Few subjects have such broad impact on society than energy and its use. These impacts range from simple consumer issues like the price of gasoline and electricity to political turmoil in the Middle East and melting ice caps in the Arctic. Domestically produced, renewable and environmentally benign sources of energy are vital for sustainable economic growth and environmental health – energy is considered a national security issue in the United States.
Imagining the hydrogen energy economy is easy enough for visionaries and dreamers, but ultimately it doesn’t happen unless scientists and engineers overcome technical obstacles, entrepreneurs take risks, corporate boards commit capital, and consumers choose. What is remarkable about our efforts is that the visionaries and the pragmatists are working together, in close partnership, to make the hydrogen energy economy a reality.
David K. Garman, Under Secretary, U.S. DOE May 23, 2005
Today’s market is vast and varied and ranges from enormous industrial consumers like the oil sands and fertilizer producers to many specialty uses, for example semiconductor fabrication, annealing stainless steel and ferrous metals, float glass industry and backup power generators. Global hydrogen sales totaled 13,000 trillion standard cubic feet of all quality levels (purity) gas. The great majority of major automobile manufactures have produced demonstration hydrogen fuel cell vehicles but even though this exciting application is a climate saving panacea, Solarvest need not wait for this segment to realize substantial sales since high-grade hydrogen for specialty applications sells for approximately $100/kg.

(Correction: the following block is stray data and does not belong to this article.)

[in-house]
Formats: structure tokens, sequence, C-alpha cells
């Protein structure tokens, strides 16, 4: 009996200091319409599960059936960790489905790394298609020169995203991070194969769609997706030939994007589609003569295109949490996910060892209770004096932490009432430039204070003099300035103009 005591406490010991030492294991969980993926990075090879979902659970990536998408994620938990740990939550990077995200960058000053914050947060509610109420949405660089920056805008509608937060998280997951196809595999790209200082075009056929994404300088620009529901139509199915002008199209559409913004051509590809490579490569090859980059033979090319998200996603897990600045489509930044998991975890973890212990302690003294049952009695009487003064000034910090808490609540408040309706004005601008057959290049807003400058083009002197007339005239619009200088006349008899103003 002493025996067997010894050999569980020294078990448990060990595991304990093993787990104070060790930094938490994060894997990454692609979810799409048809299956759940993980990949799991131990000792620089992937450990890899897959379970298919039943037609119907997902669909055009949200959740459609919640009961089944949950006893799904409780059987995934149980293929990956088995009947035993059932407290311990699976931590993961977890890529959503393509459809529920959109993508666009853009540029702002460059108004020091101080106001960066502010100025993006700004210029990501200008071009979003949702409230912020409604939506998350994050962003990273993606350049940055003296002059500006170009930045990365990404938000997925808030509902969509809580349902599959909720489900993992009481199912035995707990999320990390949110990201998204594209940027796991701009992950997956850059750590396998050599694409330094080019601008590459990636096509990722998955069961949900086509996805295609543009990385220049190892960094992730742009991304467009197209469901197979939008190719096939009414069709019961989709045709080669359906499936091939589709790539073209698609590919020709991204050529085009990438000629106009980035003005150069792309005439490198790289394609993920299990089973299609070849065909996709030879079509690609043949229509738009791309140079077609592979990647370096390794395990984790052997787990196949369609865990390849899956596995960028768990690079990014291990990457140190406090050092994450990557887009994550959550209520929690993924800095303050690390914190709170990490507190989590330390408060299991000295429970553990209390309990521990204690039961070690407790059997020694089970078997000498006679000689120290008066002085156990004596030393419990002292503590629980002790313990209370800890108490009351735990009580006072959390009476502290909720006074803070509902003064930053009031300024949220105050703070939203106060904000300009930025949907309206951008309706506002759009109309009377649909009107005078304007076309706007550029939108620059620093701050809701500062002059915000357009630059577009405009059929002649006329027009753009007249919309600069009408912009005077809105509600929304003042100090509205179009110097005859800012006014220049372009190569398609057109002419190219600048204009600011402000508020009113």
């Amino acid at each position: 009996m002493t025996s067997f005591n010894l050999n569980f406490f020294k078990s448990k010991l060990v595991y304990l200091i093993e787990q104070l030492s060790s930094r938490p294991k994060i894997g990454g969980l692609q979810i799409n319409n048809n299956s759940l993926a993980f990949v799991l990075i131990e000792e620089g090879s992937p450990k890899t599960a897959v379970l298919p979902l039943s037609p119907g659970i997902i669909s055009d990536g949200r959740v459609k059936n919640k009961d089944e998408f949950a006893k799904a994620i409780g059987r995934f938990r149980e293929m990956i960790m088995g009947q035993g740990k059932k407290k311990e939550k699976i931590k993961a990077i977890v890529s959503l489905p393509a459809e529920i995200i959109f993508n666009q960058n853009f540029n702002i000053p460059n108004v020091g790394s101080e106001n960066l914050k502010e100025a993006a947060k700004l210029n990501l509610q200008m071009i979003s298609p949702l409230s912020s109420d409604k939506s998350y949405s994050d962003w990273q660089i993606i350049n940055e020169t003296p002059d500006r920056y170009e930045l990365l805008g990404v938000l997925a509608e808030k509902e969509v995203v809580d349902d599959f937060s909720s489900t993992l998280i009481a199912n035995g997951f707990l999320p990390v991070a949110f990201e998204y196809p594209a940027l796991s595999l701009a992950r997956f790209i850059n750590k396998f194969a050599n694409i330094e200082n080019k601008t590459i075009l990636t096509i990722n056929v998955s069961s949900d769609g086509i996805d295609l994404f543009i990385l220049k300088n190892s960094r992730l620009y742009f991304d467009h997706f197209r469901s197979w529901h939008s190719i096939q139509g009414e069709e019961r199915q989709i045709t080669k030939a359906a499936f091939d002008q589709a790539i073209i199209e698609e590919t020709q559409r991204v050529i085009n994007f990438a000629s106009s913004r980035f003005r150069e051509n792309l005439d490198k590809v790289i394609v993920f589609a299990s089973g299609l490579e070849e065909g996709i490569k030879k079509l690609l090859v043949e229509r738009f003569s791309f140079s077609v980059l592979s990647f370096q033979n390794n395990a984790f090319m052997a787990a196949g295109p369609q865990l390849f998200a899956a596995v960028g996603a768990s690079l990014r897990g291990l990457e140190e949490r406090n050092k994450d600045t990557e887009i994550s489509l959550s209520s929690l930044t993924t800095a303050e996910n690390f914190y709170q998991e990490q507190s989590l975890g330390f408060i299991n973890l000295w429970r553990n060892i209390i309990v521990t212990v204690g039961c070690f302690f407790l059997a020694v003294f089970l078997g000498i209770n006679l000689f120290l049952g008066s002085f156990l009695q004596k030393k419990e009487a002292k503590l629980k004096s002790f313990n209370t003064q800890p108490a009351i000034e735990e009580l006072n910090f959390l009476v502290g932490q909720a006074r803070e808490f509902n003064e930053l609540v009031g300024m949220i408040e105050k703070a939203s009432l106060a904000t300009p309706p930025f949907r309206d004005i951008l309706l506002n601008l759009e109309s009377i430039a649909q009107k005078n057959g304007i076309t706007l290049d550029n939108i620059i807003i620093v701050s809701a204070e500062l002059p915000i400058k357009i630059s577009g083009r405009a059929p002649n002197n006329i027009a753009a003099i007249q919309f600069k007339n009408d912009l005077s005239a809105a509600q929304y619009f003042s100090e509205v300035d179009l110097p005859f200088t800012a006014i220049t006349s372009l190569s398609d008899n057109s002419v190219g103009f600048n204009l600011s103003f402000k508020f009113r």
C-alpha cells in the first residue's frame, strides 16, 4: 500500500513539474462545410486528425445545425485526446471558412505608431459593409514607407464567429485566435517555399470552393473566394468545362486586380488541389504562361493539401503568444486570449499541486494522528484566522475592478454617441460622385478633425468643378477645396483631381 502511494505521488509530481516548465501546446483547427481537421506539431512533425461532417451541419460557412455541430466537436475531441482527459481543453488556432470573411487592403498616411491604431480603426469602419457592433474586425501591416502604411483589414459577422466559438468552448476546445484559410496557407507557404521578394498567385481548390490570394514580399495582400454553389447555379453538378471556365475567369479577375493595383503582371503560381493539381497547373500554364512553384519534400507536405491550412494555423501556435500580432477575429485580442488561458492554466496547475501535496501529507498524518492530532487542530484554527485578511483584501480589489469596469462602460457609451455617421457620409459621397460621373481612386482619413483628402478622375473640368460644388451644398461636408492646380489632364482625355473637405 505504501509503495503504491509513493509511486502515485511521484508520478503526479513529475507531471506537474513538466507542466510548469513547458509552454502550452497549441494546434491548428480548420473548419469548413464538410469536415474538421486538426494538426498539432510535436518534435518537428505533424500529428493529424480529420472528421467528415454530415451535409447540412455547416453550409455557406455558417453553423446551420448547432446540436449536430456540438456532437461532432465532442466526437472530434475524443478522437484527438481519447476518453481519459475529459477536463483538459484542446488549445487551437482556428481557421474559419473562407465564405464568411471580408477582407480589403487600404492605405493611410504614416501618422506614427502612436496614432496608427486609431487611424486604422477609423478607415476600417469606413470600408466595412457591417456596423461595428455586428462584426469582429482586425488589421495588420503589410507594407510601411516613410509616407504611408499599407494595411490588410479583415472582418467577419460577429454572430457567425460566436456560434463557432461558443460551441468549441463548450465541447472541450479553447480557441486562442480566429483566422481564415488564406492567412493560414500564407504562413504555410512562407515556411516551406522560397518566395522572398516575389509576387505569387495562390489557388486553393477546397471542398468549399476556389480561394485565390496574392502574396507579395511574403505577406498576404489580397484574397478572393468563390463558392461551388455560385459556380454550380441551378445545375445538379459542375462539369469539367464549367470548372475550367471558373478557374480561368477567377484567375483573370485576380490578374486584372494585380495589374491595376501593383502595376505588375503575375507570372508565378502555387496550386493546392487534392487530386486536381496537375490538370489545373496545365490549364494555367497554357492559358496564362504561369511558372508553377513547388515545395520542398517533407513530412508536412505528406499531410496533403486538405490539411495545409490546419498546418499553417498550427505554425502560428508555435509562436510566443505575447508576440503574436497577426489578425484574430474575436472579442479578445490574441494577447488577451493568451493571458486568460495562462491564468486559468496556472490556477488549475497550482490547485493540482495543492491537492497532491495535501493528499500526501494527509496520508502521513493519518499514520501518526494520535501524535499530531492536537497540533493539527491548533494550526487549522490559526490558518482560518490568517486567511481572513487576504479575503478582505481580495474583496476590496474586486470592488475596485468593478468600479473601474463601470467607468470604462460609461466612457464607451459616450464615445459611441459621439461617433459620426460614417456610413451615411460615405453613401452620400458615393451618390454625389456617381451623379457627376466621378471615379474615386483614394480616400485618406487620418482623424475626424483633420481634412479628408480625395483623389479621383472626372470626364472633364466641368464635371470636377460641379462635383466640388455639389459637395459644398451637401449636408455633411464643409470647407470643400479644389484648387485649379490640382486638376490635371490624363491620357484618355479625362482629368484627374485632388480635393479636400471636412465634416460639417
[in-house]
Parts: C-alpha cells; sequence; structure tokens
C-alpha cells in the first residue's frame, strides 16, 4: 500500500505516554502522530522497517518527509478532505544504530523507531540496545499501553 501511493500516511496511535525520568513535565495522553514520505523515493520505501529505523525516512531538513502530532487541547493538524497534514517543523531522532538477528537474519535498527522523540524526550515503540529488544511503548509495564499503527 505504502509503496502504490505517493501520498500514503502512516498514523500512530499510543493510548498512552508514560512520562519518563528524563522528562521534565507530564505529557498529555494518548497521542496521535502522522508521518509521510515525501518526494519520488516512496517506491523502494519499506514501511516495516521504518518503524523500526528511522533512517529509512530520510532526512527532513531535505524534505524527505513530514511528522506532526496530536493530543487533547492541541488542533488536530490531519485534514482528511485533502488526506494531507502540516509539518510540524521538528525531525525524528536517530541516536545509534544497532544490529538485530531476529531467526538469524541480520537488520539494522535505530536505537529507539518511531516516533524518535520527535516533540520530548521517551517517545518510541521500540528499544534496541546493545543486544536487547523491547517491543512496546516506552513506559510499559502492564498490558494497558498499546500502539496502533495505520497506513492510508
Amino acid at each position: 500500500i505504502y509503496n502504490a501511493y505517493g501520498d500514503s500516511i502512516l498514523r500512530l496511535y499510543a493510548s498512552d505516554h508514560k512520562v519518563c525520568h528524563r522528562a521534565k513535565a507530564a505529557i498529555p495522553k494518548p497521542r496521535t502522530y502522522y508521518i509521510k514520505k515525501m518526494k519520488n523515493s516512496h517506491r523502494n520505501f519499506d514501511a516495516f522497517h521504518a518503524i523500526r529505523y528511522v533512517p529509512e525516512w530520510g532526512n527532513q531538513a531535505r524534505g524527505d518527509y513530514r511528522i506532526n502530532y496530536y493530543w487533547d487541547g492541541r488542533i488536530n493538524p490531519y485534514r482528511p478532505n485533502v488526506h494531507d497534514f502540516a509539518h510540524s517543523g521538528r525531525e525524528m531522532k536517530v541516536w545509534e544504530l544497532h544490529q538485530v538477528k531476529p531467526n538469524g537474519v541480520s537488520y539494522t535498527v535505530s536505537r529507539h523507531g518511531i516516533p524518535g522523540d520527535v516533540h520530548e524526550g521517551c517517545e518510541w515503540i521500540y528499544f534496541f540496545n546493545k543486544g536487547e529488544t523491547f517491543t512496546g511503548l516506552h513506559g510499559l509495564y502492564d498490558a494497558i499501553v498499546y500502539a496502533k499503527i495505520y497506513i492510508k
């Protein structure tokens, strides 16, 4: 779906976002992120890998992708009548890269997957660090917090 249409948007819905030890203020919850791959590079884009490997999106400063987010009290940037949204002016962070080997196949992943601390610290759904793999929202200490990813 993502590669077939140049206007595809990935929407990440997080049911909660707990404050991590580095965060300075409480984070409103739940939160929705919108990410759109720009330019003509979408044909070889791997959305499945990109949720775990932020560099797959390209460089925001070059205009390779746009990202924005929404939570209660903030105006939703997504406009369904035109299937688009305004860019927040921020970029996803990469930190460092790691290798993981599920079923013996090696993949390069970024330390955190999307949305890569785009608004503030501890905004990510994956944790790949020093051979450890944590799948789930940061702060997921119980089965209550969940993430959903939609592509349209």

The global demand for energy is increasing rapidly as more countries emerge from underdevelopment: it is expected that energy use will increase 60% in the next 25 years with oil and gas accounting for 60% of the energy demand. While great strides have been made in reducing many of the pollutants from the burning of fossil fuels from point sources (for example mercury from coal power plant flue gases and nitrous oxides from engine exhausts), the impact of inherent byproducts –particularly CO2 - have proven more insidious. It is within this spirit, and the realization that energy systems must change and that opportunities exist for companies like Solarvest BioEnergy Inc. to pursue the development of advanced, more efficient, affordable and cost-effective biologically based energy technologies.
The alternative energy industry is also booming; analysts at British Petroleum report that renewable power consumption grew by 15.5% worldwide in 2010, 12.6% in 2009 and 15.4% in 2008. However, this growth does not indicate that the demand for renewable and alternative energy will diminish any time soon. It only represents a small percentage, 1.3%, of total energy consumption in 2011, up from 0.6% in 2000. The United States (USA) correctly considers its energy trade deficit (primarily oil) a matter of national security.